The Center for the Intrepid at Fort Sam Houston in San Antonio, Texas provides patients with state-of-the-art amputee care, helping them to return to their highest physical, psychological and emotional selves.
Veterans get state-of-the-art treatment
Fearless, dauntless, bold -- all words that could describe the women and men who are treated and work at the Center for the Intrepid at Fort Sam Houston in San Antonio, Texas.
Through a team of various physicians, the center provides patients with state-of-the-art amputee care, helping them to return to their highest physical, psychological, and emotional selves.
Here's the story.
The most severely wounded servicewomen and -men are brought to the Center for the Intrepid for rehabilitation.
[ Sirens wail ] First Lieutenant John Arroyo was hit in his throat and shoulder during a shooting spree by a fellow serviceman at Fort Hood on April 2, 2014.
Everybody that saw me knew that they had witnessed a miracle.
They knew that the man that they had -- were treating should have been dead.
He was told he would never be able to talk again or use his arm, but he proved everyone wrong.
My recovery has been just nothing but miraculous, and since that time, being at the Center for the Intrepid is nothing more than miraculous also.
The Center for the Intrepid is an outpatient rehabilitation center which opened in January of 2007.
♪♪ It was donated by the generous 600,000 Americans, and they donated money to the Intrepid Fallen Heroes Fund.
Lots of things going on in the building on any given day.
So, besides our main mission of rehabilitation of our most severely wounded service members, one of our other missions is research.
♪♪ This is our Military Performance Lab, that we have done in the last four years over $40 million of research.
In this lab, patient movement is analyzed using 34 motion-capture cameras installed around the room.
♪♪ And down the hall, a virtual-reality rehabilitation program so advanced, there are only three in the world.
This is the CAREN system, and it's a computer-assisted rehabilitation environment.
It's a 300-degree dome.
So, short of a door, they're pretty much enclosed inside this virtual environment.
So, you see that the treadmill is tipping there, and a patient who has a right-leg amputation -- or, as they say, above-the-knee amputation -- he's learning to walk, and then he's also learning to deal with the adjustments of the ground changing underneath him.
As part of their rehabilitation, many patients will need to be fitted with one or more prosthetics, an area that's had tremendous advancements in the last few years.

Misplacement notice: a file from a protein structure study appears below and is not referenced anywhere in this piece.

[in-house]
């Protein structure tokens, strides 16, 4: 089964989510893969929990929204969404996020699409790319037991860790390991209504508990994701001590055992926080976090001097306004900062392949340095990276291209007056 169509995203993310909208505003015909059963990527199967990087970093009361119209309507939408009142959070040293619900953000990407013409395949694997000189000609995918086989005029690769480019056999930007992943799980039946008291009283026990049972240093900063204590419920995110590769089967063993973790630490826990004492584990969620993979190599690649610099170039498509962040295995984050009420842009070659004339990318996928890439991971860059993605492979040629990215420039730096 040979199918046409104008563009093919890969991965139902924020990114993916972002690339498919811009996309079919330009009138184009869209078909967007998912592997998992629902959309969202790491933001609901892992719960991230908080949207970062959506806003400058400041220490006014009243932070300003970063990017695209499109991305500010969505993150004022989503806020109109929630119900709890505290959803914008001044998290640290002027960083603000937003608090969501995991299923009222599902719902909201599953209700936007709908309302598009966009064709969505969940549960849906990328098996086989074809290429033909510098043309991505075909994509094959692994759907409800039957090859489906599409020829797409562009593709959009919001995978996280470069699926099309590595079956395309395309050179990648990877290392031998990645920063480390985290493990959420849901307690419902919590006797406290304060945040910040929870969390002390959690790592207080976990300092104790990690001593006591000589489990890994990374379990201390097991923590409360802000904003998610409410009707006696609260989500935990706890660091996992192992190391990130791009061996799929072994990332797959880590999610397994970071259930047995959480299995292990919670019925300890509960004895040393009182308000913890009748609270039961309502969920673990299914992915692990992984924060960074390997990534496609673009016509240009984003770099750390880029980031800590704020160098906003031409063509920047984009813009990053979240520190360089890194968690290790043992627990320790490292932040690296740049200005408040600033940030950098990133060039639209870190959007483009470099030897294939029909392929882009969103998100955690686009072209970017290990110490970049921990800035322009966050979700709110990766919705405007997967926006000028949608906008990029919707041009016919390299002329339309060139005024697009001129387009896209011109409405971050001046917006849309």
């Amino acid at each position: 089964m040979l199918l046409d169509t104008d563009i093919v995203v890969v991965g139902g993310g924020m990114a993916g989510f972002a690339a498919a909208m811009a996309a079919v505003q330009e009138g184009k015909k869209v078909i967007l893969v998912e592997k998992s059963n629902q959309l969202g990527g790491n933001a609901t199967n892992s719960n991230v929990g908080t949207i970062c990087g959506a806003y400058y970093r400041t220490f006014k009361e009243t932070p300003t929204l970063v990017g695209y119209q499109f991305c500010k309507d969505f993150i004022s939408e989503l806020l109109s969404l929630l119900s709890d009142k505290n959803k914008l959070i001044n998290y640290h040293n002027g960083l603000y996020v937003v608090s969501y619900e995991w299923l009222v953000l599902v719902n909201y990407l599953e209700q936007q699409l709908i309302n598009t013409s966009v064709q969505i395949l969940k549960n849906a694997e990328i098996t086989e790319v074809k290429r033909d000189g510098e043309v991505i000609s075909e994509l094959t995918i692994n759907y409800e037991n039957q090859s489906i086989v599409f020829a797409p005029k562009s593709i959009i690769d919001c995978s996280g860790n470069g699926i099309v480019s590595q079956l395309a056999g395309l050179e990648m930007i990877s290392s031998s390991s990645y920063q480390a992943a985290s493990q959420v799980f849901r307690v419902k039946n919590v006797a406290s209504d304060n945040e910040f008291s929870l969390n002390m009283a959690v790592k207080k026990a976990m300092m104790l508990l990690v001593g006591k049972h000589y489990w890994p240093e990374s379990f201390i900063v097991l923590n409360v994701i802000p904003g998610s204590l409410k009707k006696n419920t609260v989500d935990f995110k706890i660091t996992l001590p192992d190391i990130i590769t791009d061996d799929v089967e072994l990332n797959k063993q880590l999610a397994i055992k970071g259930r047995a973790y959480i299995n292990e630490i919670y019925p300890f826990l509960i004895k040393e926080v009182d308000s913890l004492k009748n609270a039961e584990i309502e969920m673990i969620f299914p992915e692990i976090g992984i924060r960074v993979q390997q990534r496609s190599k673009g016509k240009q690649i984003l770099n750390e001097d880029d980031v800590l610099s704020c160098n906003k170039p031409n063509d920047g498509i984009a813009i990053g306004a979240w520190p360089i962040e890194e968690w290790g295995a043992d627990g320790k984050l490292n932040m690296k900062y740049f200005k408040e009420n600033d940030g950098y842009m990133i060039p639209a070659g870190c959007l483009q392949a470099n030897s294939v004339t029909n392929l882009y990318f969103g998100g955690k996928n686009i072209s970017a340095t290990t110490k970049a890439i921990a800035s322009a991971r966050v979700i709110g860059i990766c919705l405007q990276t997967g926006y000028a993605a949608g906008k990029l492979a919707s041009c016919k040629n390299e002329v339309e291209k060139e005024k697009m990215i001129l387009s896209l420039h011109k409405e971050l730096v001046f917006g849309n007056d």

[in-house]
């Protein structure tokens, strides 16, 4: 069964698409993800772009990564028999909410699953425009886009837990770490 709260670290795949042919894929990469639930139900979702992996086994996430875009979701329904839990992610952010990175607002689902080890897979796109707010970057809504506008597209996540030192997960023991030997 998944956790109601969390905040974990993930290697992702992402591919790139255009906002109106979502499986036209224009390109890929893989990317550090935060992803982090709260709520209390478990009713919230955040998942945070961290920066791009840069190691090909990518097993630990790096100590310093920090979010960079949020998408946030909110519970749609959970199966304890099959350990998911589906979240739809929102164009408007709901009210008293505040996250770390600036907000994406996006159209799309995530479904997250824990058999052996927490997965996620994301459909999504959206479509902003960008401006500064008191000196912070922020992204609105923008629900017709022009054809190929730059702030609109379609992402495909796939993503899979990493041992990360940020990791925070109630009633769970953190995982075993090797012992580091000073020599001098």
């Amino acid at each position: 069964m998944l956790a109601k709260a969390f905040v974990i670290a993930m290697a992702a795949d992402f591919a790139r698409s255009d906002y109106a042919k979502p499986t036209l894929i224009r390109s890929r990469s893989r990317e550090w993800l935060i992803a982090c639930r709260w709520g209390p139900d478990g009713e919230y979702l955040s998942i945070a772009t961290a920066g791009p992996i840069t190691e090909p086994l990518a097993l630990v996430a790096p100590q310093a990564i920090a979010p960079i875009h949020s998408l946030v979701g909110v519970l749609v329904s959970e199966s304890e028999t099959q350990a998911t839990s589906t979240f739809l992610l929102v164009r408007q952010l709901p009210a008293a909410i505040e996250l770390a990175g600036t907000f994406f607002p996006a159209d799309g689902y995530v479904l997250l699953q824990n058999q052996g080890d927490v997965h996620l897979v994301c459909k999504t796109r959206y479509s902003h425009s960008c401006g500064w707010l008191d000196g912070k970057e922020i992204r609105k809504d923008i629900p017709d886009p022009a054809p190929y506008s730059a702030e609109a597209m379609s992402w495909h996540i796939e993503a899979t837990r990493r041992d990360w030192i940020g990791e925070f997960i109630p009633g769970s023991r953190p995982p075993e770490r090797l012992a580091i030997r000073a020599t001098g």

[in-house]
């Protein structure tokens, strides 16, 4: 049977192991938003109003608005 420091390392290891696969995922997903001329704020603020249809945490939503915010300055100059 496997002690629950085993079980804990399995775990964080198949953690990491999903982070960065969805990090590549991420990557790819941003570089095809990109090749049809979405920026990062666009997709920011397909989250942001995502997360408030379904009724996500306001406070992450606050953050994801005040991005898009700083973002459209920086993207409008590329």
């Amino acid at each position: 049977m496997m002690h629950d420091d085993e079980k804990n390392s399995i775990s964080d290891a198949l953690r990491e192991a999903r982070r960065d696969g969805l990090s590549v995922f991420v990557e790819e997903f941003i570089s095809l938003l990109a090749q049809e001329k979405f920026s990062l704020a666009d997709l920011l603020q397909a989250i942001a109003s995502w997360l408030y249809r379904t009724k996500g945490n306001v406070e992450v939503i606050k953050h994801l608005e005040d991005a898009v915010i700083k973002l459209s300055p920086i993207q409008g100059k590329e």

We do all of our work here.
We do virtually all of our fabrication here in-house.
A couple of things that have really made advancements -- It's all microprocessor controlled, so it's all Bluetooth enabled.
We can use laptops, and there are apps, also.
Users can actually program themselves, do some of their own adjustments now.
For someone who has severe ankle pain or has lost function in their ankle, they don't have push-off, this gives artificial push-off.
Even though it looks the simplest, it's one of the primary developments here in the last five years.
This gives the function back.
Some of the new technologies that we've been using, in addition to new prosthetics, is a way of actually enhancing the way that people walk around.
One of those technologies is a Segway.
When someone is using a prosthetic, it takes a lot of energy to walk long distances.
Segway -- They can stand, be at eye level, and talk with us instead of being talked down to in a wheelchair.
But it frees a patient up, getting them out of their wheelchairs quicker and longer and making their quality of life much better.
Another innovation is a recent adaptation to a standing regular Segway.
It's called an Ally Chair, placed on a very complicated seat platform.
With this, Noel is able to drive his Segway just with body weight.
We do the best we can in terms of getting somebody's function back to where they want to be.
All those medics and surgeons and leaders, they all made the right decisions, and they put me in the hands of world-renowned physicians in the number-one facility.
And because of that, I have a quality of life today.
During its first year of operation alone, more than 28,000 patients visited the Center for the Intrepid.